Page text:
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Low-Cost Removal of Trace Metals from Copper-Nickel Mine Stockpile Drainage, Volume I--Laboratory and Field Investigations.
Lapakko-KA; Eger-AP; Strudell-JD
BoM, 1986 Aug; :1-103
This report describes a two-phase experimental program to examine the feasibility of removing trace metals (cu, ni, CO, zn) from stockpile effluent using readily available materials in low-cost, low-maintenance systems. Volume I details the process, beginning with the first phase, a laboratory screening program using (1) batch experiments to screen wood chips, peat, till, tailings, zeolite, lime, and sponge iron, and (2) column experiments to select the most promising materials for field trials. Low-sulfide tailings were chosen for the second phase field testing to utilize both treatment beds and joint disposal bins. Saturated and unsaturated flow tailings treatment beds demonstrated the greatest removal efficiency for copper (95 and 89 pct) and lowest for nickel (9 and 24 pct). A model was developed for the unsaturated bed to express output flow at a given distance from the input as a function of input flow. In the joint disposal study, total discharge from waste rock was reduced 34 pct by the addition of tailings and 66 pct by the addition of tailings followed by revegetation. The associated reductions in trace metal mass release were 73 and 87 pct, respectively. The drainage from the bins incorporating tailings had lower trace metal concentrations and higher ph than the drainage from the controls.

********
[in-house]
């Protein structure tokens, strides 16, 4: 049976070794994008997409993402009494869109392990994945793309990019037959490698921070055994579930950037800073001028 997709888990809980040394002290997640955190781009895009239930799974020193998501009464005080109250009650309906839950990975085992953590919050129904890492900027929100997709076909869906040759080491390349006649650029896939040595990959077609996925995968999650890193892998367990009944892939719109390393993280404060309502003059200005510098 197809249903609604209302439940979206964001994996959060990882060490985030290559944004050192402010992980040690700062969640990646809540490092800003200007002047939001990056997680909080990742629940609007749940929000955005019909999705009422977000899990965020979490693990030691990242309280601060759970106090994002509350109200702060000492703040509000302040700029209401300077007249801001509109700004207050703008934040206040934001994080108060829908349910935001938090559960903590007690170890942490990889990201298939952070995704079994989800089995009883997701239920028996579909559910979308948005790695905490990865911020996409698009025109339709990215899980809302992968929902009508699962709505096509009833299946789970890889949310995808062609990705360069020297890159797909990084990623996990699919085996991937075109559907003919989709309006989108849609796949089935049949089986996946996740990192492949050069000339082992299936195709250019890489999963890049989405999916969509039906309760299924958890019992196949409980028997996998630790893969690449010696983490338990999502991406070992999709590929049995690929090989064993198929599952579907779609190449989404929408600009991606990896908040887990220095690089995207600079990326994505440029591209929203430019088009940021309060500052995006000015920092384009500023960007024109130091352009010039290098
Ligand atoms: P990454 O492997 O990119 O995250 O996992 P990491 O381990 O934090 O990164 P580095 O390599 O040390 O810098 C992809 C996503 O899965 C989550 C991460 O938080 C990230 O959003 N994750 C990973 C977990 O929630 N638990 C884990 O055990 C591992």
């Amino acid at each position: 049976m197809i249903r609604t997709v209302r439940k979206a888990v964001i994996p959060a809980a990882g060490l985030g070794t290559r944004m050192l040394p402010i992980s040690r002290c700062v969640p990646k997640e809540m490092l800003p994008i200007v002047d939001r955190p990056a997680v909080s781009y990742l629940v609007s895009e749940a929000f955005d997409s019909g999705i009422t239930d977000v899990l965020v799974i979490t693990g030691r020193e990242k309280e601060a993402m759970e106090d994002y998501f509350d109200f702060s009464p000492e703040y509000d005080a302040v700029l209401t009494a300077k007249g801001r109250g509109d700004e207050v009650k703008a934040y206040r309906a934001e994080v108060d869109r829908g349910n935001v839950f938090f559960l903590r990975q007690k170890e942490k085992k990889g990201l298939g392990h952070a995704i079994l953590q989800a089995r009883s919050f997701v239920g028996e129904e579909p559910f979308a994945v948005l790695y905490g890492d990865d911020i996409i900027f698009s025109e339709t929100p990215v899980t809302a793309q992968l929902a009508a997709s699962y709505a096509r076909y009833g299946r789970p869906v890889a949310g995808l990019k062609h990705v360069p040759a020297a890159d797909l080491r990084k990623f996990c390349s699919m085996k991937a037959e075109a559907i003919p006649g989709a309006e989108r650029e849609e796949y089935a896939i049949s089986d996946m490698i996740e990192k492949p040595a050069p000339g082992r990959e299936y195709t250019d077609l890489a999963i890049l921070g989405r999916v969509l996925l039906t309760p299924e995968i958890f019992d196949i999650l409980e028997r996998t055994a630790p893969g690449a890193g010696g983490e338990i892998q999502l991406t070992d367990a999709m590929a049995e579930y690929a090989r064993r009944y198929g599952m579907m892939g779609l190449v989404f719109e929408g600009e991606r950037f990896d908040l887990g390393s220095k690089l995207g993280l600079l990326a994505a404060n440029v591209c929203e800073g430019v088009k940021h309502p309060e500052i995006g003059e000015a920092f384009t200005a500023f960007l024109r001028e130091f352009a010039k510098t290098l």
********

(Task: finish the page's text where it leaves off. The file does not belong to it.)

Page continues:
Glacial-till; Tailings; Calcium-oxides; Ion-exchanging; Cost-effectiveness; Solid-waste-disposal; Trace-metals; Mine-acid-drainage; Environmental-pollution; Solid-wastes-pollution; Mineral-industries;
CP; Final Contract Report;
NTIS Accession No.
Bureau of Mines, Washington, DC
Minnesota Dept. of Natural Res., St. Paul
Page last reviewed: September 2, 2020
Content source: National Institute for Occupational Safety and Health Education and Information Division